As you can see, this is not one of our usual “Famous Dinner Scenes.” Imagine for a moment putting this colorful lady stage-front in a restaurant. There is a missed opportunity right there. Make a selection from the menu and Julia Child prepares it before your eyes, commentary included. We would have paid top dollars for that dining experience, wouldn’t you?
Julia Child enrolled at Smith College, Massachusetts in 1930. Her dream at that time was to become a writer. She later held a position as a copy writer for a prestigious home furnishings company, from which she was subsequently fired due to “gross insubordination.” Clearly, she was already marching to her own tune.
Her career path is a feast in itself, from being a typist for the Office of Strategic Services, Washington, to the Cordon Bleu Cooking School in Paris. In 1951, she and two Paris chefs began giving cooking lessons to American women traveling or stationed there. The trio tested and recorded recipes, which Child translated from French to English for the American market.
Julia would be 101 this month (August 15). We thought we’d pay her homage. She has shaped the modern history of food perhaps more than any other chef, partly because her career marked the history of television and transformed our concept of home cooking. Come to think of it, how many more generations will relate to such household terms as “television” and “Julia child?”
And here is another thought: Julia Child’s live TV show aired for the first time on February 11, 1963, long before the terms “reality TV” existed, yet this is precisely what she was doing, isn’t it? Live TV meant there was little room for error, but if you have ever had a glimpse of Julia Child, you surely know that she had the poise, grace and sense of humor to face any unforeseen situation.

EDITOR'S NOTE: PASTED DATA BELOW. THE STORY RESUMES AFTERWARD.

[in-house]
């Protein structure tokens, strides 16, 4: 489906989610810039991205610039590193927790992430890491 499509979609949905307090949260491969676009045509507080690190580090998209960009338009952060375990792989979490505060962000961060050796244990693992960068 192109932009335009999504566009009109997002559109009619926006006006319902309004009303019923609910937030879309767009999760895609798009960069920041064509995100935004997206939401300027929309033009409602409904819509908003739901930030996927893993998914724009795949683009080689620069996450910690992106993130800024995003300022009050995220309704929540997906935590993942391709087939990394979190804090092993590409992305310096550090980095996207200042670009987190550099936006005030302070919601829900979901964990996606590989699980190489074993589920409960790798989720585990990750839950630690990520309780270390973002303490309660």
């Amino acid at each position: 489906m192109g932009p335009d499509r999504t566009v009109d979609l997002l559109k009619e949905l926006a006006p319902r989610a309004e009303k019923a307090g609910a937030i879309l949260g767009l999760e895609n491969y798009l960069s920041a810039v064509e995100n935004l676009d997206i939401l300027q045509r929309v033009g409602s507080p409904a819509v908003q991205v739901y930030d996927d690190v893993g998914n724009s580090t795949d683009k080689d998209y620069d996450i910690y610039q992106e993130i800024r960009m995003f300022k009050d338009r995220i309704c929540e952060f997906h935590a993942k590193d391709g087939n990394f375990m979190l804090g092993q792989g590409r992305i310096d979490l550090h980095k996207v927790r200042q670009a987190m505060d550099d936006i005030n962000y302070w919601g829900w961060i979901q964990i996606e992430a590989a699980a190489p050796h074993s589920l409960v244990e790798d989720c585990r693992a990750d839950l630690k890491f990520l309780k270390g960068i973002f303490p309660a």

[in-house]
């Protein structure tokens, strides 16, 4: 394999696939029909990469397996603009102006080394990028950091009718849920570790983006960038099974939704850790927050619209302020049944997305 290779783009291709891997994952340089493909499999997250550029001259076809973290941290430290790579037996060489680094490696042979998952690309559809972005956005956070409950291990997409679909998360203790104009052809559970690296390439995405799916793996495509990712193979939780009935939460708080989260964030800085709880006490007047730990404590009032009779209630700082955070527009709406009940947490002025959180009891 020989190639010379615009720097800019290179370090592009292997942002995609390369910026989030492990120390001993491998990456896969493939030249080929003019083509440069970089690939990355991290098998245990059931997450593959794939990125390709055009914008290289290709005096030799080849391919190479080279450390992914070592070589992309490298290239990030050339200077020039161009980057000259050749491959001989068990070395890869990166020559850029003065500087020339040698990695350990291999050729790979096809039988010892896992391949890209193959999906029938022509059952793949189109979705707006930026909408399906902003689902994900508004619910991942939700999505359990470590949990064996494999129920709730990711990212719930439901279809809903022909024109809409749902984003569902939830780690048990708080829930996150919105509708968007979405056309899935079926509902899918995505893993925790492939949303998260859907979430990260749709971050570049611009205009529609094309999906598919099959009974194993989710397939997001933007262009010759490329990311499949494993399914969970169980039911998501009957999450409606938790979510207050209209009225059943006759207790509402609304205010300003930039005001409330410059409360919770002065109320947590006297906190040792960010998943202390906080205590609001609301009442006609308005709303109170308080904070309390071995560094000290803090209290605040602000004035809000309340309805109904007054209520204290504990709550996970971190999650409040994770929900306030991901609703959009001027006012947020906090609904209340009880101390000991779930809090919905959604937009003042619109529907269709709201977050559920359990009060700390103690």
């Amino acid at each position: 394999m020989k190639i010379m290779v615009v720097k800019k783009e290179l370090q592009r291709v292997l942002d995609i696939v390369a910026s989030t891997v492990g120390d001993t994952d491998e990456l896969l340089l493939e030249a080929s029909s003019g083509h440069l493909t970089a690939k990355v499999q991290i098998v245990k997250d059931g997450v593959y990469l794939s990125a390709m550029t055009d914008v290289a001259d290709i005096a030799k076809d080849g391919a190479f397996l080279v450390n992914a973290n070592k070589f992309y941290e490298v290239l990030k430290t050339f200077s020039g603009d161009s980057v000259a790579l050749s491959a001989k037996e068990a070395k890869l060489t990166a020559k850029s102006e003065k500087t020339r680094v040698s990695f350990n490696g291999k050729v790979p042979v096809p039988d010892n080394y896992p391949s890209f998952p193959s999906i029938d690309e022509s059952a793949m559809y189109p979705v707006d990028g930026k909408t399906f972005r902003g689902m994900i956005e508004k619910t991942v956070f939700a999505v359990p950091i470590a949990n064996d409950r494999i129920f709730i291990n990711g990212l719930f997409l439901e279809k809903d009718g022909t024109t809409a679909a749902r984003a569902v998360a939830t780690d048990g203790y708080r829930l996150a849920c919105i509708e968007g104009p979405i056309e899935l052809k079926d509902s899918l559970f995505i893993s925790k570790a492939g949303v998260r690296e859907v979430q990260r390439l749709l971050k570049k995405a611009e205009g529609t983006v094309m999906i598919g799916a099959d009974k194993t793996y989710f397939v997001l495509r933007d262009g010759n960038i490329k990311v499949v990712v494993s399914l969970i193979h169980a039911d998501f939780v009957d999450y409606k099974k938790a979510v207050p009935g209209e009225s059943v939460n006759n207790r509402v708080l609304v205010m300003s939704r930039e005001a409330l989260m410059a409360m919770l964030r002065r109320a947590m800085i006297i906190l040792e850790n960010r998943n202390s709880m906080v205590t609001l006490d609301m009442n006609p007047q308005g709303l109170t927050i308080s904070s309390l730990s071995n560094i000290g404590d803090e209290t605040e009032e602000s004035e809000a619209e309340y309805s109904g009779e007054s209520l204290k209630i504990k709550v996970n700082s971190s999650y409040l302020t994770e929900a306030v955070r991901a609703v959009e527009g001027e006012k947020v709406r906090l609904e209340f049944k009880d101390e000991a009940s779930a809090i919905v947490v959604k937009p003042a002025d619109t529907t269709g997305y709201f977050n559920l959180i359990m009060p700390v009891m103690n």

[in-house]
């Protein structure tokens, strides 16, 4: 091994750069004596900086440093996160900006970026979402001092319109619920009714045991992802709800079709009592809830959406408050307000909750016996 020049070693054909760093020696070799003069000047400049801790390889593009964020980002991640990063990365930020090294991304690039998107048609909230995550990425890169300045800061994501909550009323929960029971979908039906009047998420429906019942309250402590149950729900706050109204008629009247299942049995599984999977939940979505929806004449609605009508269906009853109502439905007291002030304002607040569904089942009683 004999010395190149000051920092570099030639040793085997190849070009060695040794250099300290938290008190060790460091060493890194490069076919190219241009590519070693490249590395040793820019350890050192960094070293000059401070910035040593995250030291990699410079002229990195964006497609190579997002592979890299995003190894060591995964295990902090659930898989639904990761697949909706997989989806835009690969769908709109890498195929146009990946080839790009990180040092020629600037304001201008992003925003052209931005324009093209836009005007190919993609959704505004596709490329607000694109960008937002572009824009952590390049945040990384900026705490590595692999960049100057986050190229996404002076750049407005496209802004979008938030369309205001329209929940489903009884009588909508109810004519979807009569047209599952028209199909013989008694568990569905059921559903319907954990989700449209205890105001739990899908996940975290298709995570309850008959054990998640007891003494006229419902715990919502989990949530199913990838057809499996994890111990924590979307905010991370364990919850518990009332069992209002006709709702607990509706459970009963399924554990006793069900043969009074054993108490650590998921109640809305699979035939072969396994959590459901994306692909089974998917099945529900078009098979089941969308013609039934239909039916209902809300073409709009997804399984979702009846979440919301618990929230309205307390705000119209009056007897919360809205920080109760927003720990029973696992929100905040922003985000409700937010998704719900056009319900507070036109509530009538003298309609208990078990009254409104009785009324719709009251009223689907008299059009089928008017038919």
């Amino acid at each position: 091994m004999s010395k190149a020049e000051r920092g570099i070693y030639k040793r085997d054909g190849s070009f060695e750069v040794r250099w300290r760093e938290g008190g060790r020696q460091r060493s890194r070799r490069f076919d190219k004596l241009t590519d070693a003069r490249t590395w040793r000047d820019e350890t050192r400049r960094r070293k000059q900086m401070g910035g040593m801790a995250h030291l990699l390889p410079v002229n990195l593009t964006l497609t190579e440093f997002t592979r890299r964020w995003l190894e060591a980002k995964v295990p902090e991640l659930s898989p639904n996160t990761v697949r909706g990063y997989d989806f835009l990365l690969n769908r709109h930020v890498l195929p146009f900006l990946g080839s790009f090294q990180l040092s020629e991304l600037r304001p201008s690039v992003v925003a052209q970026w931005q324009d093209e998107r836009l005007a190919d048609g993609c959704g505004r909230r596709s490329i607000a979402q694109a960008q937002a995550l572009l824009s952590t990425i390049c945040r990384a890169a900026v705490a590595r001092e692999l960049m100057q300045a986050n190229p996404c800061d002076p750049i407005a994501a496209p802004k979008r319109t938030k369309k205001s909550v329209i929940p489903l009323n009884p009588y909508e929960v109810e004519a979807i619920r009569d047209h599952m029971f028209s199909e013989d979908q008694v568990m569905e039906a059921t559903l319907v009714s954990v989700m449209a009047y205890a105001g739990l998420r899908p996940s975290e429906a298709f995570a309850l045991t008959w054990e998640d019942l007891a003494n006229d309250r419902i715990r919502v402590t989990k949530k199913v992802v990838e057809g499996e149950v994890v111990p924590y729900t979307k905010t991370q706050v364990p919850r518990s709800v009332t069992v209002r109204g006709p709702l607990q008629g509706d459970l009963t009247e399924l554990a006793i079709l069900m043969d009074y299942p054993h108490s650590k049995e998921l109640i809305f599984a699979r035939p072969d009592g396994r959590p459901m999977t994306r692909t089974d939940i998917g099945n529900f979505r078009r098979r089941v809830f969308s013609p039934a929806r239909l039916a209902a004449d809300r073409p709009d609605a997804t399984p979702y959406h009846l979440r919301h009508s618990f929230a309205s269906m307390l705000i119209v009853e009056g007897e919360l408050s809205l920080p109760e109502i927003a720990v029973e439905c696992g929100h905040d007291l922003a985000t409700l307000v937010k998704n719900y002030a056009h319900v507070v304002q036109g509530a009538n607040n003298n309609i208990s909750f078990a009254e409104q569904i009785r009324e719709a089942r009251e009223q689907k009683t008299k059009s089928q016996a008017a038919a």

“One of the secrets, and pleasures, of cooking is to learn to correct something if it goes awry; and one of the lessons is to grin and bear it if it cannot be fixed,” she said. But our favorite one by far is this: “The only real stumbling block is fear of failure. In cooking you’ve got to have a what-the-hell attitude.”
In a 1966 article, Time Magazine used these words when referring to Child; “Our Lady of the Ladle.” While this may have the airs of a tongue-in-cheek appellation, it was in fact a respectful analogy. Julia Child was known for her grace. She did not personify the typical “lady of the house” or woman toiling at the stove to feed her family. She wanted anyone who happened to be at the stove to dive in wholeheartedly, to experiment, to grow fearless, to be free and creative and daring, not a slave. She wanted to convey they art of food transformation and the pleasures of a good table. Cooking absentmindedly, one eye in a cookbook and the other on the measuring cup, was simply not in her book.
She was the personification of the true epicure, who cares deeply about a meal fashioned with expert attention, but also with awe every step of the way. “Nothing is too much trouble if it turns out the way it should,” she believed.
It is nearly impossible to decide which parts of her life and career to highlight and which to set aside for this brief article. If you are interested, there is a detailed and very well documented account of her journey on Wikipedia.
To sum this all up, we send cheerful “Happy Birthday” thoughts to the one who announced, “I think every woman should have a blowtorch.” Enjoy this delicious television moment with David Letterman.